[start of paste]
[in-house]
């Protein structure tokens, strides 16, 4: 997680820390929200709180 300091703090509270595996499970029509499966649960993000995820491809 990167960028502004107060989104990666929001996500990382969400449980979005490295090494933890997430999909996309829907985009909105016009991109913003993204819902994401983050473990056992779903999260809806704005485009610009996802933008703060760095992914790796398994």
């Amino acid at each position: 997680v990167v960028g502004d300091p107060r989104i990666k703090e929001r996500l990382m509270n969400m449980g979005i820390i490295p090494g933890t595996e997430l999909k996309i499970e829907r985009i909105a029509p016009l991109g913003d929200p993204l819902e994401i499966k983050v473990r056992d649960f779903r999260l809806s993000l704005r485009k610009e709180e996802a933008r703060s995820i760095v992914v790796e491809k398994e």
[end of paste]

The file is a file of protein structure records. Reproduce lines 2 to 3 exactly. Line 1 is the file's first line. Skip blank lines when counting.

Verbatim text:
């Protein structure tokens, strides 16, 4: 997680820390929200709180 300091703090509270595996499970029509499966649960993000995820491809 990167960028502004107060989104990666929001996500990382969400449980979005490295090494933890997430999909996309829907985009909105016009991109913003993204819902994401983050473990056992779903999260809806704005485009610009996802933008703060760095992914790796398994």
């Amino acid at each position: 997680v990167v960028g502004d300091p107060r989104i990666k703090e929001r996500l990382m509270n969400m449980g979005i820390i490295p090494g933890t595996e997430l999909k996309i499970e829907r985009i909105a029509p016009l991109g913003d929200p993204l819902e994401i499966k983050v473990r056992d649960f779903r999260l809806s993000l704005r485009k610009e709180e996802a933008r703060s995820i760095v992914v790796e491809k398994e």